Forms of violence

Violence against women

Violence against women includes any act of gender-based violence; similarly to hate crimes, it is defined as violence directed at a particular group that differs by gender. It is present in all cultures and is considered to be a consequence of the traditional view on women as male property.

There are many definitions and forms of violence against women, but it is mostly divided in the following manner:

Psychological violence

Psychological violence, or the use of psychological pressure that causes a sense of fear, danger, distress or offense against dignity, verbal violence, verbal assaults, insults, swearing, name calling, or otherwise rough verbal harassment, stalking or harassment via all means of communication or through electronic and printed media or in any other manner or in communication with third parties, illegal isolation or endangering the freedom of movement (e.g. humiliation, public ridicule, name calling, swearing, criticizing other people’s ideas and actions, interrupting people while they talk, shouting, twisting everything someone says, downplaying and denial of violence, blaming the victim for the violent behavior, ignoring, intimidation, threats, physical display of superiority, prohibitions, stalking, tracking, controlling the telephone, mail and personal belongings, the destruction of personal belongings, threat of suicide). It is recognized as a form of domestic violence in the Law on Protection from Domestic Violence NN 137/09, 14/10, 60/10.

Physical violence

Physical violence and use of physical force, regardless of bodily injury (e.g. pushing, hitting, slapping, choking, strangulation, physical restraint, pressing, pinching, preventing physical movement, scratching, shaking, burning with cigarette, tearing clothes from the person, throwing objects, throwing or destroying things in the house) has been recognized as a form of domestic violence in the Law on Protection from Domestic Violence NN 137/09, 14/10, 60/10.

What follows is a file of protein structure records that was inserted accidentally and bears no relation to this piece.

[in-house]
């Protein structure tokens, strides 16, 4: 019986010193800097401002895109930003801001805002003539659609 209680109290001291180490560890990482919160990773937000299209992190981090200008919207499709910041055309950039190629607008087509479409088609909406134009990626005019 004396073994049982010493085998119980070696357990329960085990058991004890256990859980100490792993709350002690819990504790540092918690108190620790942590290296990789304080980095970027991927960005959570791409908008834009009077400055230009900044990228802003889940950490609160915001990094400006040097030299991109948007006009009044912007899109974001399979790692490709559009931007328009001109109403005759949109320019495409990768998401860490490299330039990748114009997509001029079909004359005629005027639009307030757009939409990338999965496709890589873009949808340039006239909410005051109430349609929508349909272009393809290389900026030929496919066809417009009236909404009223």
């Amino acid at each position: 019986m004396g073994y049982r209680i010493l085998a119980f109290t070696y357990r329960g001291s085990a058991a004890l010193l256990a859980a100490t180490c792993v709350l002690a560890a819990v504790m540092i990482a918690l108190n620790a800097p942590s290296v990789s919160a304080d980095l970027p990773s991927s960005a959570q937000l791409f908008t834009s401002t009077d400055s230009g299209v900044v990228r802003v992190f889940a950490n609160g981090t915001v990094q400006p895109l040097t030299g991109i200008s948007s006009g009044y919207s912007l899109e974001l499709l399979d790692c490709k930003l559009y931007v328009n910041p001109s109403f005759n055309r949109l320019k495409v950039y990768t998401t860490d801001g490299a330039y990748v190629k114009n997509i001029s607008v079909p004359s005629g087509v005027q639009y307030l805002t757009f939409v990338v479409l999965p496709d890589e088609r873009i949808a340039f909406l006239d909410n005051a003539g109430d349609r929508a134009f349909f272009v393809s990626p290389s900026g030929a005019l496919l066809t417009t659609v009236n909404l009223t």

Economic violence

Economic violence, which includes damage or destruction of personal and joint assets, banning or disabling the use of personal and joint property or attempting to do so, deprivation of rights or prohibition of disposing with personal income or property acquired through personal work or inheritance, disabling the employment or work, forced economic dependency, denial of funds for the maintenance of joint household and care for children or other dependents of a joint household (e.g. withholding money, ban on getting employed, managing personal property without the knowledge or approval, deciding what and when to be purchased, requesting each small expense be justified, independent decision-making). It is recognized as a form of domestic violence in the Law on Protection from Domestic Violence NN 137/09, 14/10, 60/10.

Sexual violence

Sexual violence is defined by the World Health Organization as any sexual act, attempt to realise the sexual act, unwanted sexual comments or suggestions that are directed against a person and her sexuality, which can be committed by another person regardless of their relationship to the victim or their situation. It is characterized by the use of force, threats or blackmail to endanger the welfare and/or the life of the victim or persons close to her.” It is recognized as a form of domestic violence in the Law on Protection from Domestic Violence NN 137/09, 14/10, 60/10.